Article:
What about bad road network and traffic congestion?

It’s not only for the importers. It affects everybody doing business. For instance, if Dangote can transport Dangote cement through the rail to almost any part of the country, don’t you think the price of cement will become cheaper? Same applies to pharmaceutical products. But if I have to pay N700,000 to take my consignment from Apapa wharf to my warehouse in Lagos Island or mainland, all within Lagos, guess what it cost to transport it to the North or East. This is something the Federal Government has to look into because it doesn’t help the business to leave charges at the port to the discretion of agencies/operators/shipping lines, if you want prices to come down. This is more important than throwing palliatives to the people. So, it has affected prices of drugs as much as it has affected prices of other commodities. So, government has to be sincere when they want to address the infrastructural deficit we have in the country. For instance, if you do a rail from one part of the country, the project must be viable. It must be such that the project must repay itself. You don’t have to construct a rail line that leads to nowhere. It must be so viable as to repay the loan in reasonable period. That’s how they do it in civilized countries of the world. If you do a rail line from Lagos to Port-Harcourt through Onitsha and Benin, it would repay its cost within reasonable period of time because of the level of business activities. Imagine linking major cities, all state capitals through rail and with our population going to over 200 million, we can make so much through internal trade. That is what India and China are doing, developing their infrastructure and empowering their people to have enough disposal income to trade among themselves.

The Japa syndrome has taken a large chunk of members of your profession and even in medicine out of the country. What advice or suggestion do you have for government in order to checkmate it?

If you see a place where you can easily secure a job and that job guarantees decent meals in a secure environment, won’t you prefer to be there? This japa syndrome will work effectively for our country if we adopt the India Model. India years back had so much of Indian professionals outside India. When their economy was so bad, they did the same thing Nigerian youths are doing now- leaving the country in numbers. But later, they had a serious government that addressed most of their critical economic issues. They started coming back to India, their currency acquired value ensuring a reasonable standard of living. That is why today in my own area of practice, there’s no specialty in medicine you won’t have excess manpower. I got my comprehensive health check and paid only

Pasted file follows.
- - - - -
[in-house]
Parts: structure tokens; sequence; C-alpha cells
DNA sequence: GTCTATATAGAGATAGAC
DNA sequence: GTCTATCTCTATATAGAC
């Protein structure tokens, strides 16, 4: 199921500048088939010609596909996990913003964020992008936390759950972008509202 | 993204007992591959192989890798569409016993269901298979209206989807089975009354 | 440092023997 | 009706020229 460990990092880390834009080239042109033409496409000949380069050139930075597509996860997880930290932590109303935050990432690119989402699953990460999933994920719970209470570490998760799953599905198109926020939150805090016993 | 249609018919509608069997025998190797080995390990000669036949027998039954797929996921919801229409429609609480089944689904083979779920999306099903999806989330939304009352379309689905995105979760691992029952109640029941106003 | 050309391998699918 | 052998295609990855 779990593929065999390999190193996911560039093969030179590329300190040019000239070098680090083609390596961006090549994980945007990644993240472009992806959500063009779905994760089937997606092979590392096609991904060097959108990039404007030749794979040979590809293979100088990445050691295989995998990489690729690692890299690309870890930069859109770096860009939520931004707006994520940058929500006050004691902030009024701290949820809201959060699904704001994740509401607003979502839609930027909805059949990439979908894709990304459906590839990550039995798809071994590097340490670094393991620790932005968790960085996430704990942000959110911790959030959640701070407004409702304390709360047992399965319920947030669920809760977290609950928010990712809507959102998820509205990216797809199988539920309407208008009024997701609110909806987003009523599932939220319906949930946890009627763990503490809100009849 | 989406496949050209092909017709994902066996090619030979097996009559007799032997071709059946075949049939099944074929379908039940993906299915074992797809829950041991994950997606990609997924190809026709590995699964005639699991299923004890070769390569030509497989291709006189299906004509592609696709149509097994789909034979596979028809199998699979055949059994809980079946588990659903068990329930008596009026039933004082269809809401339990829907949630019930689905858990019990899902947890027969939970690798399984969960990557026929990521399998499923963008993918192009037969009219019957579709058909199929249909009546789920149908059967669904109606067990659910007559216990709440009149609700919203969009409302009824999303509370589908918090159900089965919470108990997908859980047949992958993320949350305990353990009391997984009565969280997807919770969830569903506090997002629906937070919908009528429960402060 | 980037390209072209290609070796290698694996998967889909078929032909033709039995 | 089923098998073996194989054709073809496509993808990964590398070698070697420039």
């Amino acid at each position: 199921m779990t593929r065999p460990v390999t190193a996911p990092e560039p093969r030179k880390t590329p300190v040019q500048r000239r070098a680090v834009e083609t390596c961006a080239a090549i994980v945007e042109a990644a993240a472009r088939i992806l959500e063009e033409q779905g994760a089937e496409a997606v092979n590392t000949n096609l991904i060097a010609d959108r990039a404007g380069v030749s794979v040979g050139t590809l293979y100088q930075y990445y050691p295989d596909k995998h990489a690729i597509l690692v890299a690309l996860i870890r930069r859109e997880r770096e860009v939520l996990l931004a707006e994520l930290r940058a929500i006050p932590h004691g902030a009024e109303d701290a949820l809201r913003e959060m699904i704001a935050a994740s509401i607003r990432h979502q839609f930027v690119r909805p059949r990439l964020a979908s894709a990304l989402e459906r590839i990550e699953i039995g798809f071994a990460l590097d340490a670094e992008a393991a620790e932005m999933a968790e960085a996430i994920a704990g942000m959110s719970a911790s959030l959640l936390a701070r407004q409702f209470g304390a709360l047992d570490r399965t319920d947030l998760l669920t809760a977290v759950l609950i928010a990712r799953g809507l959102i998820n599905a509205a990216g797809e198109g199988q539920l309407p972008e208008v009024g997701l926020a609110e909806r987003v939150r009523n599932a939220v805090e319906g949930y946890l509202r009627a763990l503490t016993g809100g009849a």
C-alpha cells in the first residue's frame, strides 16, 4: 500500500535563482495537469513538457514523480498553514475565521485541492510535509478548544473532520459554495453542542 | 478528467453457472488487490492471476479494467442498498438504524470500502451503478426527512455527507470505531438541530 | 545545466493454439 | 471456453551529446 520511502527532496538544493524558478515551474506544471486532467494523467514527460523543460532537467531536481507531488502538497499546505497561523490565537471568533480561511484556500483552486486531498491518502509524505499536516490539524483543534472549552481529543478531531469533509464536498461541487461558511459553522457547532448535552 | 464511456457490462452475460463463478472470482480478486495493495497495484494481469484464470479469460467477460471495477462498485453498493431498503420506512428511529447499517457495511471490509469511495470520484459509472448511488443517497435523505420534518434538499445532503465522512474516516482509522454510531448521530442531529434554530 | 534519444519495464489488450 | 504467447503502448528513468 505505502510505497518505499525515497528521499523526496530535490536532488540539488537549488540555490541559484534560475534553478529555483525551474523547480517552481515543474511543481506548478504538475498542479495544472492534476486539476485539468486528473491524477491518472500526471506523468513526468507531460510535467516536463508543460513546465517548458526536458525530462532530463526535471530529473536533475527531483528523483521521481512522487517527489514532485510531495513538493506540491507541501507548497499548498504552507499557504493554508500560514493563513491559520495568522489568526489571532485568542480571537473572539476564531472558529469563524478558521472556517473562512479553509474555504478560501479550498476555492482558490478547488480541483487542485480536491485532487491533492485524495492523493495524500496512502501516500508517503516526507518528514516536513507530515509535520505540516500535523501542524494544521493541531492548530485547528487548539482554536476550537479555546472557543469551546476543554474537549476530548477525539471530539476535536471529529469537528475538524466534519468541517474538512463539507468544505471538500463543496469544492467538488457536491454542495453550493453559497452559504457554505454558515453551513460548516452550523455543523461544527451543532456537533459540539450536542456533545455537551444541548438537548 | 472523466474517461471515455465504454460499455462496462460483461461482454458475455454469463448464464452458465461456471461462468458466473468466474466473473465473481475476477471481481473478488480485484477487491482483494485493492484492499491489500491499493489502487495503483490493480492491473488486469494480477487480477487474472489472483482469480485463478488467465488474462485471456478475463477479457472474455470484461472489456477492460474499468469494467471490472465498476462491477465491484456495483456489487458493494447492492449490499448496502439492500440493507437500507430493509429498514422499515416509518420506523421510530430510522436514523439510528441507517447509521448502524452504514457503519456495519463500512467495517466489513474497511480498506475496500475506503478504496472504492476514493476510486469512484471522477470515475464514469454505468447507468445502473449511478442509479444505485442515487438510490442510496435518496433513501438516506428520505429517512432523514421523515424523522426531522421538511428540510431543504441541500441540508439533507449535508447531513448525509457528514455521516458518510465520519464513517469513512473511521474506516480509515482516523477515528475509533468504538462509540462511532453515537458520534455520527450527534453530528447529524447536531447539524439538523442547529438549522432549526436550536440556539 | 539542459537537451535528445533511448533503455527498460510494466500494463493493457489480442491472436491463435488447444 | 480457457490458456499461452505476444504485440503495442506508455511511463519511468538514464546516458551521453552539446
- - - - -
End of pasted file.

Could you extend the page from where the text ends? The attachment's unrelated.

$150, about 1,500 rupees. It has been like that for the past five years. So, Japa is going to be a blessing to us if we can fix our economy and address insecurity challenges here. They will come back and whatever professional knowledge acquired then will be useful in transforming our economy. So, the concern of government now should be focused on fixing the economy. They would return when this is done without anybody prompting. That’s what happened to India. That is why if you go to any hospital in India you have a plethora of professionals in medicine who have proved their mettle internationally. They might not be earning millions of dollars but what they get is enough to meet their basic requirements and still have savings. So Japa is going to pay us later but we must have to do first things first-address the pressing challenges-infrastructure deficit, insecurity, energy and so on.